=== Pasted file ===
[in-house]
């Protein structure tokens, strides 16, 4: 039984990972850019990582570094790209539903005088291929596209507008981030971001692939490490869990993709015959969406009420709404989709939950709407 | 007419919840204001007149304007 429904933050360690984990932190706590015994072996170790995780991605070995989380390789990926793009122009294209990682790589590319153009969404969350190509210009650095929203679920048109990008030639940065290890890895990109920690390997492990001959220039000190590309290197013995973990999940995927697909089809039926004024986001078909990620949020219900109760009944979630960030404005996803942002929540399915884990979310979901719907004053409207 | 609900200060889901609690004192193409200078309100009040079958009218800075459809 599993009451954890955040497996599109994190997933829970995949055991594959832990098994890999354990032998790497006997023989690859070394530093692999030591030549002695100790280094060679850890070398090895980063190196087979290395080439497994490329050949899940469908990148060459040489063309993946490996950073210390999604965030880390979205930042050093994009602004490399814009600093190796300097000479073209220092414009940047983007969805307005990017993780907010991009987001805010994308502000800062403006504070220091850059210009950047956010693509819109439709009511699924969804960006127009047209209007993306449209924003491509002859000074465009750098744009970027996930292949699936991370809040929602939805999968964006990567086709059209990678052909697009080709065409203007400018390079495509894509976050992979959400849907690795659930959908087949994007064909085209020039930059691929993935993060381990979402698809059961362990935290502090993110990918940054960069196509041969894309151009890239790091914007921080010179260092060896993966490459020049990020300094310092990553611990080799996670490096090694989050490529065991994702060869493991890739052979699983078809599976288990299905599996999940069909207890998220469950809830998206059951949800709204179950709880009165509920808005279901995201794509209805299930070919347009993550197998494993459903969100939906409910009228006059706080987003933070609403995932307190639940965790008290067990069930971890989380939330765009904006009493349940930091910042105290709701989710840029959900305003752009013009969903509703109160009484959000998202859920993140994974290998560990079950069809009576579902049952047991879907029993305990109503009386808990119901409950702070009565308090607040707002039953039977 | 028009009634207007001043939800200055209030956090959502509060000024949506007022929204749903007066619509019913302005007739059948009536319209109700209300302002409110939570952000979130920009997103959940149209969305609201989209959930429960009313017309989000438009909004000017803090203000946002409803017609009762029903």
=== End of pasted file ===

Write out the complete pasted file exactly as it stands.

[in-house]
């Protein structure tokens, strides 16, 4: 039984990972850019990582570094790209539903005088291929596209507008981030971001692939490490869990993709015959969406009420709404989709939950709407 | 007419919840204001007149304007 429904933050360690984990932190706590015994072996170790995780991605070995989380390789990926793009122009294209990682790589590319153009969404969350190509210009650095929203679920048109990008030639940065290890890895990109920690390997492990001959220039000190590309290197013995973990999940995927697909089809039926004024986001078909990620949020219900109760009944979630960030404005996803942002929540399915884990979310979901719907004053409207 | 609900200060889901609690004192193409200078309100009040079958009218800075459809 599993009451954890955040497996599109994190997933829970995949055991594959832990098994890999354990032998790497006997023989690859070394530093692999030591030549002695100790280094060679850890070398090895980063190196087979290395080439497994490329050949899940469908990148060459040489063309993946490996950073210390999604965030880390979205930042050093994009602004490399814009600093190796300097000479073209220092414009940047983007969805307005990017993780907010991009987001805010994308502000800062403006504070220091850059210009950047956010693509819109439709009511699924969804960006127009047209209007993306449209924003491509002859000074465009750098744009970027996930292949699936991370809040929602939805999968964006990567086709059209990678052909697009080709065409203007400018390079495509894509976050992979959400849907690795659930959908087949994007064909085209020039930059691929993935993060381990979402698809059961362990935290502090993110990918940054960069196509041969894309151009890239790091914007921080010179260092060896993966490459020049990020300094310092990553611990080799996670490096090694989050490529065991994702060869493991890739052979699983078809599976288990299905599996999940069909207890998220469950809830998206059951949800709204179950709880009165509920808005279901995201794509209805299930070919347009993550197998494993459903969100939906409910009228006059706080987003933070609403995932307190639940965790008290067990069930971890989380939330765009904006009493349940930091910042105290709701989710840029959900305003752009013009969903509703109160009484959000998202859920993140994974290998560990079950069809009576579902049952047991879907029993305990109503009386808990119901409950702070009565308090607040707002039953039977 | 028009009634207007001043939800200055209030956090959502509060000024949506007022929204749903007066619509019913302005007739059948009536319209109700209300302002409110939570952000979130920009997103959940149209969305609201989209959930429960009313017309989000438009909004000017803090203000946002409803017609009762029903």